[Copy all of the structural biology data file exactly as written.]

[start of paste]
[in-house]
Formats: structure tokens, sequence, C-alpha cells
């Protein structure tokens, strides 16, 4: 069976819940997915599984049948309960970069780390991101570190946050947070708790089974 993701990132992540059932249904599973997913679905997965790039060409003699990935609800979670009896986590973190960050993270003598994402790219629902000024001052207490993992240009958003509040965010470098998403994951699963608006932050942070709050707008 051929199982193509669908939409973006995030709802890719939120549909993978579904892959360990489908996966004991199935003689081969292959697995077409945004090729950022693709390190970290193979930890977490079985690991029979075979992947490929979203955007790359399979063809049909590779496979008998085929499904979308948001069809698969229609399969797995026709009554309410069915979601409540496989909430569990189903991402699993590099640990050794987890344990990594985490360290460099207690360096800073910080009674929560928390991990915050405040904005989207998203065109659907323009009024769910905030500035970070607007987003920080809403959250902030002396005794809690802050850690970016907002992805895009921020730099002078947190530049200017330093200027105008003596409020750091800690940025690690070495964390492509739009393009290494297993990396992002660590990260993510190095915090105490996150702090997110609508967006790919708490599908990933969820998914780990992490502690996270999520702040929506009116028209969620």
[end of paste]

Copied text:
[in-house]
Formats: structure tokens, sequence, C-alpha cells
């Protein structure tokens, strides 16, 4: 069976819940997915599984049948309960970069780390991101570190946050947070708790089974 993701990132992540059932249904599973997913679905997965790039060409003699990935609800979670009896986590973190960050993270003598994402790219629902000024001052207490993992240009958003509040965010470098998403994951699963608006932050942070709050707008 051929199982193509669908939409973006995030709802890719939120549909993978579904892959360990489908996966004991199935003689081969292959697995077409945004090729950022693709390190970290193979930890977490079985690991029979075979992947490929979203955007790359399979063809049909590779496979008998085929499904979308948001069809698969229609399969797995026709009554309410069915979601409540496989909430569990189903991402699993590099640990050794987890344990990594985490360290460099207690360096800073910080009674929560928390991990915050405040904005989207998203065109659907323009009024769910905030500035970070607007987003920080809403959250902030002396005794809690802050850690970016907002992805895009921020730099002078947190530049200017330093200027105008003596409020750091800690940025690690070495964390492509739009393009290494297993990396992002660590990260993510190095915090105490996150702090997110609508967006790919708490599908990933969820998914780990992490502690996270999520702040929506009116028209969620």